1960s TV version of tales of the famous detective.
28 episodes of 50 minute duration. 1965 and 1968.
The media's long love affair with Sir Arthur Conan Doyle's most iconic creation was already firmly established in the public consciousness world-wide when in 1964, as part of a prestige anthology series entitled 'The Detectives,' the BBC presented an hour long version of one of the best known Sherlock Holmes stories. The Speckled Band featuring noted stage screen and film character actor Douglas Wilmer as the latest incarnation of Baker Street's most famous resident.
The success of the one episode resulted in the commissioning of a fully-fledged series of twelve black and white episodes in 1965 under the directly simple "Sherlock Holmes" banner title, and produced by the experienced David Goddard.
These adaptations again featured Douglas Wilmer as Holmes, the ever-reliable Nigel Stock as Doctor John H. Watson, and rounding out the regular supporting cast was Mary Holder as the long suffering Mrs. Hudson, Peter Madden as Scotland Yard's Inspector Lestrade and comedy actor Derek Francis as the intellectually brilliant older brother of Sherlock; Mycroft Holmes. Although somewhat lacking in dramatic impetus and slightly inclined towards the comedic, the series was nevertheless well received by both public and press alike, mainly thanks to Wilmer's intelligent portrayal of a notoriously difficult character, and, as was noted in the newspaper 'The Times,' the actors "uncanny resemblance" to the sleuth in the original book illustrations by the great Sydney Paget. Ultimately however, a combination of ever decreasing rehearsal time and the ever-present wish to further extend his considerable acting skills in other directions, prompted Wilmer to decline to renew his contract with the series.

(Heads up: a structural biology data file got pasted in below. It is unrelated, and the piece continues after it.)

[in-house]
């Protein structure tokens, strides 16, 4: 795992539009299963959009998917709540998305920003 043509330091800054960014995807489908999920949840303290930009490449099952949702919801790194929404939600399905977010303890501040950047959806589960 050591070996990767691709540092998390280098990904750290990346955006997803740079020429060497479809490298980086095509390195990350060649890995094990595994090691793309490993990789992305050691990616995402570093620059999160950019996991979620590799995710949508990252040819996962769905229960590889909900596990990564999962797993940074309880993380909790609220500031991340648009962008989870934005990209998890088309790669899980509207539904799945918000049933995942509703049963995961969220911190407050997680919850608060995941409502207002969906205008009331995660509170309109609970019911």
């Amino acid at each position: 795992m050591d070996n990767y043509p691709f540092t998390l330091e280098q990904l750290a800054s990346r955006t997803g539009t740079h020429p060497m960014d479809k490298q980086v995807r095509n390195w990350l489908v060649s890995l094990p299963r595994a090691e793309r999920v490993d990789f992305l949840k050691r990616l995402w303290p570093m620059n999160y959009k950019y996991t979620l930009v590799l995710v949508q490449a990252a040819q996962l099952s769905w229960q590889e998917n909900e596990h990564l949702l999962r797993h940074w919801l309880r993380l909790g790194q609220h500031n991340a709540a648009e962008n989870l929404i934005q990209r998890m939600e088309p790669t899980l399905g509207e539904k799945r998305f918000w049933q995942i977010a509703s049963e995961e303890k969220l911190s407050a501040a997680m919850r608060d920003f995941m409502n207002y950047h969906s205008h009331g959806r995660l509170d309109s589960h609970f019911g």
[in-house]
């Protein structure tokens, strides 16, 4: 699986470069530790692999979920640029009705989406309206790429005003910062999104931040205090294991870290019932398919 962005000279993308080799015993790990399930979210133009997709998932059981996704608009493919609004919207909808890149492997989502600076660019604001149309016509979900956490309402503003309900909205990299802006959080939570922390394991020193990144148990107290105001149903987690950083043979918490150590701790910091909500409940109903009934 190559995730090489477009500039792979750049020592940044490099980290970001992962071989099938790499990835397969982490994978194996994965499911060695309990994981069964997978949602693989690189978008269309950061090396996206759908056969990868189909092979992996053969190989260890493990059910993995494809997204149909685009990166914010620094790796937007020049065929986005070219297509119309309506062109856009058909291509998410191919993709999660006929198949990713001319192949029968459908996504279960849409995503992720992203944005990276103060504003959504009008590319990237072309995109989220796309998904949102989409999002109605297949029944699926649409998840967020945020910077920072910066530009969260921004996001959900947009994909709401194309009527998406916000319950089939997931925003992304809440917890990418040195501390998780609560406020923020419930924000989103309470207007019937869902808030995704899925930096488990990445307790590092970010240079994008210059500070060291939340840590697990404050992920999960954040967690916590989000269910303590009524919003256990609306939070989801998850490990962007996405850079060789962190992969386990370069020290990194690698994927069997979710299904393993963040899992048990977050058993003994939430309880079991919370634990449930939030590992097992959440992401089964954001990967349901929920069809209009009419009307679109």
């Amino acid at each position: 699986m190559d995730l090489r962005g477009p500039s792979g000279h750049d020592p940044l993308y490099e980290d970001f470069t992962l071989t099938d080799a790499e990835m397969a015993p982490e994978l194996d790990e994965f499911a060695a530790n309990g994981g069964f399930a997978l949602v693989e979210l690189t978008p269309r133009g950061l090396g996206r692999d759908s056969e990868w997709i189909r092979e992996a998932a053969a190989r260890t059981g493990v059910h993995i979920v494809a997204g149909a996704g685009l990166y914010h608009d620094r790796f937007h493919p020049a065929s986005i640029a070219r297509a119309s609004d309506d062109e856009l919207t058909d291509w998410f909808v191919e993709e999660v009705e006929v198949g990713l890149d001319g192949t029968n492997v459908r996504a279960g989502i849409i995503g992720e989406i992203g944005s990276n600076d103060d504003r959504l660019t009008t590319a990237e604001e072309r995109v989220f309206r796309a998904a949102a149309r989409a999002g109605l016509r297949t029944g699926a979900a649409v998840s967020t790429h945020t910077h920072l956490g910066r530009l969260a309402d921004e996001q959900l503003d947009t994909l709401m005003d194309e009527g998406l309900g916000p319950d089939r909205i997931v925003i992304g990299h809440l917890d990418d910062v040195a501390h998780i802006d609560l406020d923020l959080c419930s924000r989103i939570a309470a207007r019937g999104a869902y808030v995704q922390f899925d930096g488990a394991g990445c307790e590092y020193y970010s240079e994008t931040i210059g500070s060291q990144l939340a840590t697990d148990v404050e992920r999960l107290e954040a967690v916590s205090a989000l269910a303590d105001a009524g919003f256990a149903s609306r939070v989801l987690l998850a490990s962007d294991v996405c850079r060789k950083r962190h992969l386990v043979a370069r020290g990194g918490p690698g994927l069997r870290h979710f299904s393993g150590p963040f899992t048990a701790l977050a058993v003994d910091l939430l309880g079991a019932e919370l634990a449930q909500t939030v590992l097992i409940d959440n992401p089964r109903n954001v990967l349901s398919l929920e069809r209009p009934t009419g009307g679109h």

Questioned about his decision to quit and whether he had enjoy working on the series during a later interview following the announcement that Peter Cushing was to replace him in the role, the actor commented tersely: "...I would rather sweep Paddington Station for a living than go through the experience again. He had my sympathies!" Nevertheless, Cushing starred in 16 further episodes in the 1968 series, which included all the original stories (with Stock continuing in the role of the good doctor) from 'A Study in Scarlet' to the two-part 'Hound of the Baskervilles.' The series was re-titled 'Sir Arthur Conan Doyle's Sherlock Holmes.'
Although far from definitive, both the Wilmer and Cushing-lead series were more than creditable entries in the long and always controversial televisual history of one of fictions most enduring and charismatic characters.
Questions Site Information Contact
Return to Top of Page